In books and movies and television, have you ever noticed something that keeps showing up in the story? Perhaps it's a word or phrase that gets repeated over and over in a book, or an image or some other visual indicator that you keep seeing in a television show or movie. Either way, you've probably picked up on this intentional clue from the storyteller about the message they are trying to send you. You've discovered a motif.
You have likely heard the term trope used today in reference to common themes in popular media, especially movies and television, especially ones that are overused in each genre. In fact, there's a very popular website that's been around for a long time dedicated to finding and calling out these things, called TV Tropes, which I encourage everyone to get lost exploring whenever you can. Today's use of the word has taken on a negative connotation, but the true definition of the word trope doesn't have to always mean "lazy, over-used piece of writing."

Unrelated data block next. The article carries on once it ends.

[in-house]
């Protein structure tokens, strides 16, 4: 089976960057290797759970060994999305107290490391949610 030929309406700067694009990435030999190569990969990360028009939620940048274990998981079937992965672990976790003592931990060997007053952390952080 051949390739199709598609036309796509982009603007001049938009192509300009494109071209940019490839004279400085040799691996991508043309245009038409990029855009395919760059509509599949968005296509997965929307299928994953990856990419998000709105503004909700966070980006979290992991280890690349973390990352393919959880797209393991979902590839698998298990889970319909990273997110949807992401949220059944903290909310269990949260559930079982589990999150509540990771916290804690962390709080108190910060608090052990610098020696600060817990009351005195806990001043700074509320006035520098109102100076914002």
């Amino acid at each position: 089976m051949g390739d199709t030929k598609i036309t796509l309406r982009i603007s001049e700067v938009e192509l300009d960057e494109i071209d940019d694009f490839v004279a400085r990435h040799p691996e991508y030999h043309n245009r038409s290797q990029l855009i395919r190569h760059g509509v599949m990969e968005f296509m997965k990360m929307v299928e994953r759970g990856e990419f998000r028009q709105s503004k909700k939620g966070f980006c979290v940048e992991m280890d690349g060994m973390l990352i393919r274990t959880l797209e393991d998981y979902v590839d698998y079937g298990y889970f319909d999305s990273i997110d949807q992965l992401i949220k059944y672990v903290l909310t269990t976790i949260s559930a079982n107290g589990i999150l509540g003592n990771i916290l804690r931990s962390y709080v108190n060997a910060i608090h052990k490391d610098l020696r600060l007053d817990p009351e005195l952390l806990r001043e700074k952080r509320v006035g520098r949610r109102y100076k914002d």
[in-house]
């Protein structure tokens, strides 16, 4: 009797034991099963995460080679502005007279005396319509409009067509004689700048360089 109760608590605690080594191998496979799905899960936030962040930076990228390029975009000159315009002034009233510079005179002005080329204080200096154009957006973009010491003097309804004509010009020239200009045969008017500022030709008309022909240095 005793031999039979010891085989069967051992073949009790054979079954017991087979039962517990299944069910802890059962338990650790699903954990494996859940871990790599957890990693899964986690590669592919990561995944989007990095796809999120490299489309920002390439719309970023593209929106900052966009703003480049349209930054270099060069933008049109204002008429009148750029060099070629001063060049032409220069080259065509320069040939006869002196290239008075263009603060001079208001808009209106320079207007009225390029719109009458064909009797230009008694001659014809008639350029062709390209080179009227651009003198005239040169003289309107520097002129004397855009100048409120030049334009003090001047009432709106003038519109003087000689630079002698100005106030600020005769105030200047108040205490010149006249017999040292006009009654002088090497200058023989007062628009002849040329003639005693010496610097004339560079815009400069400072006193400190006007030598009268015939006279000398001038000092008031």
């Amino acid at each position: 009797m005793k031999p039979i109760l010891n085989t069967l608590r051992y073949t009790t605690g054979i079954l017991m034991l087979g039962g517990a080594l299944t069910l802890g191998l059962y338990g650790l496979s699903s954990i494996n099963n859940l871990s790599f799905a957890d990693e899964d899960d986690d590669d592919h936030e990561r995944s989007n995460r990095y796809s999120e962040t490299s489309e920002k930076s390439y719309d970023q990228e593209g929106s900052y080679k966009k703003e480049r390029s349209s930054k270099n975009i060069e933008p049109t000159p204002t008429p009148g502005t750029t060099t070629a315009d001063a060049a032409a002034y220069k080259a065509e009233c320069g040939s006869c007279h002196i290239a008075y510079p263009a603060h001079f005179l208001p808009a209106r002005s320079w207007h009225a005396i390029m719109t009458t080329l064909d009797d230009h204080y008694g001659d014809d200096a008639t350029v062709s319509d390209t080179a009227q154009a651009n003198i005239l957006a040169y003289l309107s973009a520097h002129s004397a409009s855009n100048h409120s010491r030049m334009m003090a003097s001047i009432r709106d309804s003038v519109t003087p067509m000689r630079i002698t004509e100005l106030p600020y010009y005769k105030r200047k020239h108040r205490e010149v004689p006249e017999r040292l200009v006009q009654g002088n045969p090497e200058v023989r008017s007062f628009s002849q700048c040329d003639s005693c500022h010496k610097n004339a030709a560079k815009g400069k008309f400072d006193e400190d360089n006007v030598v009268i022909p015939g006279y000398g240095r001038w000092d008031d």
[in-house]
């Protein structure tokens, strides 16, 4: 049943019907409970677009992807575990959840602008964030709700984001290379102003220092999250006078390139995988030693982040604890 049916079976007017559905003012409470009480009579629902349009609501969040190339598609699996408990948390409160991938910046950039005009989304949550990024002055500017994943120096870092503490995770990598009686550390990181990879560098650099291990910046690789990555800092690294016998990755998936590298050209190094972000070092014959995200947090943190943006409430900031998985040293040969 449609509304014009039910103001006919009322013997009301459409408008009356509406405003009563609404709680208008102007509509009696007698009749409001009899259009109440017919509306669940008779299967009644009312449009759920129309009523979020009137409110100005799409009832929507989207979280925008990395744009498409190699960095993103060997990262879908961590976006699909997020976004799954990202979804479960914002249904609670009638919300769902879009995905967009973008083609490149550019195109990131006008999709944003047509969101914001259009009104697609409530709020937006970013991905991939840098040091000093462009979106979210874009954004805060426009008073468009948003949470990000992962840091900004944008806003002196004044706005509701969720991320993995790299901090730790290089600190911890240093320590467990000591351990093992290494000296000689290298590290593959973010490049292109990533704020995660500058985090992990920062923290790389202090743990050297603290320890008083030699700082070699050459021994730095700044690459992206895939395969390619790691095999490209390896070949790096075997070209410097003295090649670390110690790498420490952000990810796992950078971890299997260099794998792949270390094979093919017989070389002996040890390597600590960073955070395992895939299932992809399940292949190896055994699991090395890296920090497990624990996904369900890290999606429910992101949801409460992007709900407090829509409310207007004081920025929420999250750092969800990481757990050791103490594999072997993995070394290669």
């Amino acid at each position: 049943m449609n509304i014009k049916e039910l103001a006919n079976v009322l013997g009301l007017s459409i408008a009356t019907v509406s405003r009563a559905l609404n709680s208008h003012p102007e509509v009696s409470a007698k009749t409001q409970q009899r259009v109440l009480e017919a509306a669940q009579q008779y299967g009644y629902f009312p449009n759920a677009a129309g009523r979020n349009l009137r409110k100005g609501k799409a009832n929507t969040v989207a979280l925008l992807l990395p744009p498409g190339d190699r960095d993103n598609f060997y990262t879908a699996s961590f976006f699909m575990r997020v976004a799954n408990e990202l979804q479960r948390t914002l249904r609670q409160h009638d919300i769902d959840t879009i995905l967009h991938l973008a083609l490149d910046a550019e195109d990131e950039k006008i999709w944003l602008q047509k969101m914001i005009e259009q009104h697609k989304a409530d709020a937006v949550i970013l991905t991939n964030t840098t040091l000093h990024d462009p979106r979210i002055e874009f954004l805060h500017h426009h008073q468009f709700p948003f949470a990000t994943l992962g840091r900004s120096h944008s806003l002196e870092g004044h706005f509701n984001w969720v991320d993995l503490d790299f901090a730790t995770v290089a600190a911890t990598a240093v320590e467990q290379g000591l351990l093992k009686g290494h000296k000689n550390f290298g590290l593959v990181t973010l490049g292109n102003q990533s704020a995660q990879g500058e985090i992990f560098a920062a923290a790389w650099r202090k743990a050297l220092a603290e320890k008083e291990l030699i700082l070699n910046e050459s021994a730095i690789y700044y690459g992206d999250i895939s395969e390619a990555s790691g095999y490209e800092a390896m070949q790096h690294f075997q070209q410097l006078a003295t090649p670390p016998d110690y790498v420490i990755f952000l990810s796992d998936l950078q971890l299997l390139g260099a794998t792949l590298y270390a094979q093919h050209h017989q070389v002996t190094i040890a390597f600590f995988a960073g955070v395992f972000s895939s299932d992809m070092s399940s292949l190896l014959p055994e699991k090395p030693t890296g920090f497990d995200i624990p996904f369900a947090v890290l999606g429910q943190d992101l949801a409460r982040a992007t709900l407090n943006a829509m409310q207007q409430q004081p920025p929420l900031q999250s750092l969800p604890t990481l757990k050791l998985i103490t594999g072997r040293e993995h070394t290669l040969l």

Have you heard the term "Chekhov's gun" before, when talking about a scene from a story? Maybe it was in the context of a negative review of a movie or show you just watched, or maybe someone critiquing your work suggested there's a case of "Chekhov's gun" that you should address. So what is it, exactly, and how can you spot it from now on?
The following letter is part of an ongoing conversation between two clerics, Professor Recamundus de Gelgadongo and Professor Cesario de Torium. The correspondence, which began as a rebuke of the work of a poem by Prof. Cesario for being too dangerous for laymen consumption, has shifted to direct attacks on each other's bodies of work.